How can I stop “flinching” when shooting?
PUBLISHED: 11:18 23 January 2020 | UPDATED: 11:18 23 January 2020
I such a bad flinch when clay shooting that sometimes I can’t even pull the trigger... help!
Q: Over recent years, I have developed a fairly regular flinch when clay shooting, which often leaves me simply unable to pull the trigger - which can be very exasperating! Is there anything I can do to reduce the frequency of it happening?
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DON BRUNT replies: Unfortunately, there is no single 'magic bullet' for solving this frustrating issue and there are several factors that can cause it. In some cases, it can be caused by a fear of recoil and that can be caused by a poorly fitting gun, an excessively thumpy choice of cartridge or fundamentally poor gun mounting.
In addition, it can be as a result of lack of confidence and a fear of missing the target, whereby the brain is looking for what it feels is the perfect place to pull the trigger and when it doesn't think that has occurred it is subconsciously reluctant to pull the trigger and cause a miss. Another possible cause can be noise and the body's fear of it when the gun is fired. This shouldn't really be an issue for clay shooters though as there are very few who are foolish enough to shoot clays without proper ear protection.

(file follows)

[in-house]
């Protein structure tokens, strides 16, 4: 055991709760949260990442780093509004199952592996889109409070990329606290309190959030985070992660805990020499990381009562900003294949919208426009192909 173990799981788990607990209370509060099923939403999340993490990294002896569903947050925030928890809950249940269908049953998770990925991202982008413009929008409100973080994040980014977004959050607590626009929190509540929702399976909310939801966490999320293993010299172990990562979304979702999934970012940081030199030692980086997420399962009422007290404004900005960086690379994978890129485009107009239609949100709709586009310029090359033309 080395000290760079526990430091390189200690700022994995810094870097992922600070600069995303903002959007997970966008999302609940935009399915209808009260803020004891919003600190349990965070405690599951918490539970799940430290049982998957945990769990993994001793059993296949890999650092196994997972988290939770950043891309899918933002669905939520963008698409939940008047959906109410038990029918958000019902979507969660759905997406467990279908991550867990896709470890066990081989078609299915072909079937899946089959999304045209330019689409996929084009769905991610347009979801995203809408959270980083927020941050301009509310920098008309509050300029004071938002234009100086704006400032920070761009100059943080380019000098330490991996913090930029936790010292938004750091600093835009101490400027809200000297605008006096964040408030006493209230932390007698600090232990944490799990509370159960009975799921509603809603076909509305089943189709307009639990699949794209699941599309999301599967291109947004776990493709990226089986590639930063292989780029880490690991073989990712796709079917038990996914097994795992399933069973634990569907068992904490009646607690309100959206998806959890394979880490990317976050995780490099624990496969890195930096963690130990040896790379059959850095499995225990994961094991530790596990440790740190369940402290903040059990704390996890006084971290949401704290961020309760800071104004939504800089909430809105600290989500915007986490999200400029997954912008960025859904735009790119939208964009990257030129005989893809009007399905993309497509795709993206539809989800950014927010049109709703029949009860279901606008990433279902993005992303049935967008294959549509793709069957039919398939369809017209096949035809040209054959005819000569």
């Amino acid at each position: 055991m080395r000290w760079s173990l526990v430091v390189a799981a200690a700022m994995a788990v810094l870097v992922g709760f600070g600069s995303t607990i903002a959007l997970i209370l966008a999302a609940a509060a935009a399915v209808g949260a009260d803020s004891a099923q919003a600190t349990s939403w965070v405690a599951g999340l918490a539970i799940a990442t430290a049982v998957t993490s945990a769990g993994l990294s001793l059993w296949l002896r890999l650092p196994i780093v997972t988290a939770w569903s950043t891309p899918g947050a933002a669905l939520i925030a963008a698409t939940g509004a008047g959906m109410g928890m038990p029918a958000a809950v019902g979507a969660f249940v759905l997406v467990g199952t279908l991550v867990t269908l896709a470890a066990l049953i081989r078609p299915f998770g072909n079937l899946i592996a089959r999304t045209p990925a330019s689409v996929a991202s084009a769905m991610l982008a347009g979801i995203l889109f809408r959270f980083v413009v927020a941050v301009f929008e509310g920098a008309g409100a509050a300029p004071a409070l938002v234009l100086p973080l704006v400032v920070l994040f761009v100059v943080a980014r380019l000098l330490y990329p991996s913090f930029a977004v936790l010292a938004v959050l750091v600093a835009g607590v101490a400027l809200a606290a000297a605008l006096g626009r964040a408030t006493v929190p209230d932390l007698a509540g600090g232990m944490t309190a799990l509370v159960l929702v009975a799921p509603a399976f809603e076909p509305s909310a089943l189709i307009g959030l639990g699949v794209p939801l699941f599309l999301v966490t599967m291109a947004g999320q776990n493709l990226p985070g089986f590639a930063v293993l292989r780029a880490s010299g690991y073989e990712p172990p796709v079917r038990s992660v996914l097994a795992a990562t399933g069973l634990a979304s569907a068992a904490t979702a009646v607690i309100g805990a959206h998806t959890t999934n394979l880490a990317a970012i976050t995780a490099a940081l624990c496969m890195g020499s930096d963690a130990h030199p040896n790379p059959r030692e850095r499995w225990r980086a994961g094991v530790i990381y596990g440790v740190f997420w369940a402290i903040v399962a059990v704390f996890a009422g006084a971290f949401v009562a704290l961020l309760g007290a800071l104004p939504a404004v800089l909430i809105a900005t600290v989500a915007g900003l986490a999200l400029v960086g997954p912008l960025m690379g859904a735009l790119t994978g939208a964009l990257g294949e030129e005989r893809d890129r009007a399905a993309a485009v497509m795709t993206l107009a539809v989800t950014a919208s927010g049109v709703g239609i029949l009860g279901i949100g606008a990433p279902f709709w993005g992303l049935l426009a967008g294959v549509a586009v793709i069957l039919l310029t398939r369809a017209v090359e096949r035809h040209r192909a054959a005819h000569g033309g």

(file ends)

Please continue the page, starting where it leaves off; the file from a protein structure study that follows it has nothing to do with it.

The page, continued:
I don't know what gun or cartridge you shoot, but I would be tempted to switch to a lighter load (i.e. 24g or 21g) and try something with a lower muzzle velocity as that will help reduce felt recoil. If that doesn't work, it might be worth trying a gas-operated semi-auto, which would also help soak up recoil. Make sure your gun fits you as a gun with a stock that's overly long, short or with a comb that doesn't allow you to see down the rib while keeping a good connection to your cheek is probably giving you a bit of a beating.
If it's down to a fear of missing, work on your confidence and ensure that you already have a comprehensive plan when it comes to taking the shot. Run through the shot and visualise what you expect to see, the start and finish points of your swing and the gap you expect to see. If you start the shot being sure of what you intend to do, there's a lot less opportunity for doubt to creep in.